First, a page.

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Is it possible to use two zener diodes in series back to back to replace a diac?


I've accidentally burnt my dimmer with a short. It is a common dimmer with a triac/diac/pot of the simplest configuration (the triac is a BTA16). After replacing the triac, this still does not work, and I'm almost sure the problem is the DB3 diac (breakdown voltage at 32 V). I don't have this beast in my lab, so, I would like to know if it is possible to use two 32V zener diodes in series, back-to-back, to obtain approximately the same effect, a question that may be interesting for its own.

Here is a somewhat simplified schematic (snubber and some filtering cap not included)


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2 answers


No, two zener diodes are not equivalent to a DIAC.

While they both have a specific breakdown voltage, the DIAC is a special 3-layer device that exhibits a negative resistance characteristic once it breaks down:

DIAC characteristic curve

In contrast, the two zener diodes simply stop conducting once the voltage is reduced below the breakdown level.

In a typical phase-control dimmer, it is the charge on the timing capacitor that is used to trigger the TRIAC. The negative resistance characteristic of the DIAC is what allows this to happen. The back-to-back zener diodes would not pass enough current to trigger the TRIAC.

You can use a couple of SCR-connected transistors (or an actual SCR) to simulate the negative-resistance characteristic of a DIAC, but only in one direction. Each of these circuits only works correctly when the upper terminal is positive with respect to the lower. But you can work around that limitation by "wrapping" either circuit in a bridge rectifier.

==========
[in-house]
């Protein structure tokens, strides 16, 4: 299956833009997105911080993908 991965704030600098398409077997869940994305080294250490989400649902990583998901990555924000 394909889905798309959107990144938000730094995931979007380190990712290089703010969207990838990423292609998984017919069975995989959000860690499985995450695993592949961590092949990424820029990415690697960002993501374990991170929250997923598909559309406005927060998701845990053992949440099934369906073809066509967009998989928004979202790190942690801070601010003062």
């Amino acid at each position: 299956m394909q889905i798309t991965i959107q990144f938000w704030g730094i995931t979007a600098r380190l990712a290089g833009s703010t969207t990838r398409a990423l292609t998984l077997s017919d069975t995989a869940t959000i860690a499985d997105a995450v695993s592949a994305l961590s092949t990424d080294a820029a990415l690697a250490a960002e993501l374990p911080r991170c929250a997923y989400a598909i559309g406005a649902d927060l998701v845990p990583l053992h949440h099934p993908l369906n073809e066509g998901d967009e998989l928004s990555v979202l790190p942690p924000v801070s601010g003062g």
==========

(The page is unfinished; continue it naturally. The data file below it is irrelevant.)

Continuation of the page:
alternate circuits


That's exactly what I suspected. Thank you. An almost rhetorical question: do you know some ersatz for the diac? coquelicot 23 days ago

See edit above. Dave Tweed 22 days ago

Nice. Perhaps even more clever: in your second schematic, two zener diodes back-to-back in place of the single zener, and a triac in place of SCR1? coquelicot 22 days ago

Oh, and of course with one more resistor at the top, to make the schematic entirely symmetric. coquelicot 22 days ago


It's not clear what you are really trying to do, but if you're trying to replace the left circuit with the right one, that's a bad idea:

The left circuit switches to appear to pass partial voltage. That means it doesn't dissipate much power. Power into something is the voltage across it times the current thru it. A fully off switch doesn't dissipate power because the current thru it is 0. A fully on switch doesn't dissipate power because the voltage across it is 0.

The second circuit always "eats up" a fixed voltage. When in series with a load, it will dissipate the 32 V or so it drops times the load current. That could be quite significant power.

Step back and show the original circuit, and explain what you are trying to accomplish.

Response to schematic

Now that you have posted a schematic, we can see that you want to replace the part that triggers the pass element, not the pass element itself.

Two back to back Zener diodes are not the same as the diac. Both can be arranged to have a threshold below which they won't conduct. However, the diac has the special property that once conduction is triggered, it the voltage drop becomes much lower and the device stays on until the current falls below some threshold.

There are some other devices that exhibit this kind of foldback behavior, but probably not appropriate for your case. Neon bulbs have this property, but usually require about 80 V to trigger for the common type. Spark gaps have this property too, but are much higher voltage devices. It would be difficult to make a spark gap reliably trigger at only 32 V.

You could try another triac with the gate being driven from a resistor divider between the anode and cathode. Or use a Zener diode between anode and gate. This will be more finnicky than a diac, but could possibly be made to work when that's all you've got. You can think of a diac as a triac that self-triggers at a pre-determined voltage threshold.


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